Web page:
Maybe I’m an optimist. Maybe years of watching The Ostrich have diluted my senses. Maybe I just like seeing the Timberwolves in the news all the time. Whatever the reason might be, I like the way David Kahn has taken control of this franchise and is beginning to mold it into his vision. Is it guaranteed to work? Of course not. But Kahn seems like a man with a plan and he is determined to carry it out. Compared to the way the Wolves (or any other Minnesota sports franchise) have gone about business in the past, this is a welcomed change—be it successful or not.
Great player; No clue how to run a team
This new approach all started with the decision not to bring back Kevin McHale as head coach (or any other front office position for that matter). McHale, who could easily be described as the most hated man in the history of Minnesota professional sports, had long been blamed by the fan base for the team’s failures. Much of this blame was deserved. McHale botched draft picks, gave out horrific contracts (some illegal), had no eye for talent, and was unable/unwilling to surround the franchise’s greatest player with even serviceable teammates. Though his time as VP of Basketball Operations had been over with since midseason, Kahn decided that the team needed to rid itself of his services entirely. I’d say this is a brilliant move: distance the team from its unsuccessful past while endearing yourself to the fan base by getting rid of their villain.
The start of a new beginning
The next step revolved around the draft. The Wolves entered the 2009 NBA Draft with four first-round picks: one from their 08-09 record, two from previous trades, and one from Kahn getting rid of core players Randy Foye and Mike Miller. If you’re starting a major rebuilding project, a gluttony of early draft picks is a great way to begin. On top of that, Kahn was getting rid of failed McHale-era players and basically starting from scratch. With their picks, the team selected the draft’s most marketable player (Rubio), a stud point guard (Flynn), another talented point guard (Lawson), and a deadly three-point shooter (Ellington). They then traded Lawson for an additional 2010 first-round pick (likely giving them three total in next year’s draft). While the results on the court are yet to be determined, you’d have to say that the draft was a success. The team got the new potential face of the franchise in Rubio, and a couple of young guns who will get plenty of playing time to prove their merit. They also rid themselves of anything linking the “new” Wolves with anything from their unsuccessful past. Additionally, they set themselves up to add a lot more young talent in next year’s draft.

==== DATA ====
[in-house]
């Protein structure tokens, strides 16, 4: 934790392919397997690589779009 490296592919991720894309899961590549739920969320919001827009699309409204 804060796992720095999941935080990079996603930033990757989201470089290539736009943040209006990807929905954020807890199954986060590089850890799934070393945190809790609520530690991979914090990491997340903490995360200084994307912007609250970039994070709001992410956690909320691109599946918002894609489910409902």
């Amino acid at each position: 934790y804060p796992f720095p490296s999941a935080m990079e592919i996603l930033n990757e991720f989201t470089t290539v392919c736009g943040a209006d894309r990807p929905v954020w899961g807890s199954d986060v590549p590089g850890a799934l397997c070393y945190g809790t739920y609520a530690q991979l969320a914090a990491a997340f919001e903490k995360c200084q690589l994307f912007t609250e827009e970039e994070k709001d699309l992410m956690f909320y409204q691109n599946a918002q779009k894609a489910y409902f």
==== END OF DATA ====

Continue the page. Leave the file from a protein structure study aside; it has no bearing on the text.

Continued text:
A concern for all NBA teams
As a fan, I would have been very content if that was the end of our offseason movement. But Kahn’s plan was not over yet. Sure, he’d cleaned house and was starting anew with a very young team, but that’s only one side of running an NBA franchise. The other side deals with money. One problem that a ton of franchises have is that they’ve paid too much money for inferior players and are in risk of having to pay a luxury tax because of it. Kahn (wisely) decided that a team that struggles to get fans to come to games and sell season tickets probably shouldn’t be wasting its money on luxury taxes. So he dumped serviceable players such as Sebastian Telfair, Craig Smith, Mark Madsen, and Etan Thomas (acquired in the Foye/Miller trade) for Quentin Richardson, Damien Wilkins, and Chucky Atkins—all of whom have bad contracts that expire after the season and free up a lot of money for the team to sign free agents (be them their own or others). While these aren’t front page/SportsCenter type moves, they are intelligent and necessary for properly running a franchise (something McHale never quite figured out).
Crunch will lead us in the right direction
So are the Wolves done making moves? Is Kahn is eyeing a couple of free agents that he’s hoping to sign on the cheap (or use the mid-level exception on) or planning on bringing in some veteran presence to have off the bench and mentor the Timberpups? Are there more cap-friendly moves on the way? Will he be able to work out a deal and get Rubio to come and be the new face of the franchise? Most importantly, will any of this actually work? Only time will give us the answers to these questions. What we do know is that Hurricane Kahn has swept through a doormat of a franchise that was loaded with bad contracts and underachieving players and has left in its wake a young (albeit rebuilding) franchise that is monetarily sound and set to add more young talent in the future. And I, for one, am excited about the direction this franchise is moving.
Tuesday, July 28, 2009
Posted by Q at Tuesday, July 28, 2009